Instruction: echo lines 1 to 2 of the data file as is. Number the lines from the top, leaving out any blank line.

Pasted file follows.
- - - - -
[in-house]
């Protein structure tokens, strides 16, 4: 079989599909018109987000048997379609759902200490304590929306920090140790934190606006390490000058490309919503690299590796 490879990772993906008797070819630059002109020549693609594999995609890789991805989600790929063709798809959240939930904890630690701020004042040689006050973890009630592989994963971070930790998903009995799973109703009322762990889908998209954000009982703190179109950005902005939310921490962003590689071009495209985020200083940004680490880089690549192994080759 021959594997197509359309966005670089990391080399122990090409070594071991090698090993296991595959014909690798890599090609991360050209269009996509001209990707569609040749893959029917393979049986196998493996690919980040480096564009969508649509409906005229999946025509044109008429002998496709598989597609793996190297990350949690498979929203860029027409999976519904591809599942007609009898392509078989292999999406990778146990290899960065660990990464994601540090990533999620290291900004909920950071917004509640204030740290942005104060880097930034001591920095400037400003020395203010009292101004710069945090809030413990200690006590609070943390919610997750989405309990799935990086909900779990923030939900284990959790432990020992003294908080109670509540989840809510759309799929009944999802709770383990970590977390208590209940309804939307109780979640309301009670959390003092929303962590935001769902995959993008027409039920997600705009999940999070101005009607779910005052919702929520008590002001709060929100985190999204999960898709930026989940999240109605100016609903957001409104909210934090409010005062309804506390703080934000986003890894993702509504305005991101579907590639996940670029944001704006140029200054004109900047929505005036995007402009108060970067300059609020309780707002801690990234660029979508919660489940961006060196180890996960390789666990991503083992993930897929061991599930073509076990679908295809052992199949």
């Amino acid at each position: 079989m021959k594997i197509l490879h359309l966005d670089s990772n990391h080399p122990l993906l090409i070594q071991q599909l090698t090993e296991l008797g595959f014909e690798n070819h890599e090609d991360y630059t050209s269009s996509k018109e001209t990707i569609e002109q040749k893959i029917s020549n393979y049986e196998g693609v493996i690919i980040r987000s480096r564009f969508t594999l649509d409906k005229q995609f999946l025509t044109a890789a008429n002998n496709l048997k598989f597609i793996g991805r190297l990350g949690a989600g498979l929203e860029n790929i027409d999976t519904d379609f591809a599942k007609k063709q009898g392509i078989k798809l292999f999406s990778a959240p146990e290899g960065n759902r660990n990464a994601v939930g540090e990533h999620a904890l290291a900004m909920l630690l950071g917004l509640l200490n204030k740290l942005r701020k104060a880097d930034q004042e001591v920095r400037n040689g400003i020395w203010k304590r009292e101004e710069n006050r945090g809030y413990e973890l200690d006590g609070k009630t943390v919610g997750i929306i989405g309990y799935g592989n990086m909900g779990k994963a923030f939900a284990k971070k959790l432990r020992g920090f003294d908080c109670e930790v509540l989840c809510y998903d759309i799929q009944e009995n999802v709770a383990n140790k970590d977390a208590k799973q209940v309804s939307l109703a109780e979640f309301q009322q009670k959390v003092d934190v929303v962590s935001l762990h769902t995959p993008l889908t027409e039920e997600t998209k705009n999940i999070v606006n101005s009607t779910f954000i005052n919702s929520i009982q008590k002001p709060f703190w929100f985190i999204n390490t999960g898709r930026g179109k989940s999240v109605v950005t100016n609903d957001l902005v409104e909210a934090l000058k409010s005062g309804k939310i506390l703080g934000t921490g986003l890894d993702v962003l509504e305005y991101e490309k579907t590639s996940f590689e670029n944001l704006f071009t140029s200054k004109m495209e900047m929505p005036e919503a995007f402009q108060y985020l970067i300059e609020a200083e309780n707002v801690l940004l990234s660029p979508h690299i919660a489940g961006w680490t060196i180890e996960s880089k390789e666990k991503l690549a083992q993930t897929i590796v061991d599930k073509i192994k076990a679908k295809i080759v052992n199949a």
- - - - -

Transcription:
[in-house]
């Protein structure tokens, strides 16, 4: 079989599909018109987000048997379609759902200490304590929306920090140790934190606006390490000058490309919503690299590796 490879990772993906008797070819630059002109020549693609594999995609890789991805989600790929063709798809959240939930904890630690701020004042040689006050973890009630592989994963971070930790998903009995799973109703009322762990889908998209954000009982703190179109950005902005939310921490962003590689071009495209985020200083940004680490880089690549192994080759 021959594997197509359309966005670089990391080399122990090409070594071991090698090993296991595959014909690798890599090609991360050209269009996509001209990707569609040749893959029917393979049986196998493996690919980040480096564009969508649509409906005229999946025509044109008429002998496709598989597609793996190297990350949690498979929203860029027409999976519904591809599942007609009898392509078989292999999406990778146990290899960065660990990464994601540090990533999620290291900004909920950071917004509640204030740290942005104060880097930034001591920095400037400003020395203010009292101004710069945090809030413990200690006590609070943390919610997750989405309990799935990086909900779990923030939900284990959790432990020992003294908080109670509540989840809510759309799929009944999802709770383990970590977390208590209940309804939307109780979640309301009670959390003092929303962590935001769902995959993008027409039920997600705009999940999070101005009607779910005052919702929520008590002001709060929100985190999204999960898709930026989940999240109605100016609903957001409104909210934090409010005062309804506390703080934000986003890894993702509504305005991101579907590639996940670029944001704006140029200054004109900047929505005036995007402009108060970067300059609020309780707002801690990234660029979508919660489940961006060196180890996960390789666990991503083992993930897929061991599930073509076990679908295809052992199949």